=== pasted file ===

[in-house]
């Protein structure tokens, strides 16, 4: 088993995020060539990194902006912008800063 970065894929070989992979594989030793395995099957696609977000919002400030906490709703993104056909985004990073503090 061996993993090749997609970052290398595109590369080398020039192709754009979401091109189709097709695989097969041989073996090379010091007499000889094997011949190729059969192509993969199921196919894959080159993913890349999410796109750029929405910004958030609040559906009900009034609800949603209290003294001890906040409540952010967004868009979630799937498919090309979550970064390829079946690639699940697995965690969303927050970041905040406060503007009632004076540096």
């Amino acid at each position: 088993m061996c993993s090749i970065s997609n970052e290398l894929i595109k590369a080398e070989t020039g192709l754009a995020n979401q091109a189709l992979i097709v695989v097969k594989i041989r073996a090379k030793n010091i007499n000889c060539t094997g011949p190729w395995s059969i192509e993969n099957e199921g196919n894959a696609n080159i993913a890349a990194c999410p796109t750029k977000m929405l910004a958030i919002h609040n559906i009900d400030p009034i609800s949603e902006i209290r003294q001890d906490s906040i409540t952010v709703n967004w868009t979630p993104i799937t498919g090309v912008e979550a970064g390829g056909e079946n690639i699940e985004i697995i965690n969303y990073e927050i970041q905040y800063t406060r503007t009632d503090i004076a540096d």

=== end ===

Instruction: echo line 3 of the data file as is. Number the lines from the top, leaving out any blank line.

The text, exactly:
């Amino acid at each position: 088993m061996c993993s090749i970065s997609n970052e290398l894929i595109k590369a080398e070989t020039g192709l754009a995020n979401q091109a189709l992979i097709v695989v097969k594989i041989r073996a090379k030793n010091i007499n000889c060539t094997g011949p190729w395995s059969i192509e993969n099957e199921g196919n894959a696609n080159i993913a890349a990194c999410p796109t750029k977000m929405l910004a958030i919002h609040n559906i009900d400030p009034i609800s949603e902006i209290r003294q001890d906490s906040i409540t952010v709703n967004w868009t979630p993104i799937t498919g090309v912008e979550a970064g390829g056909e079946n690639i699940e985004i697995i965690n969303y990073e927050i970041q905040y800063t406060r503007t009632d503090i004076a540096d």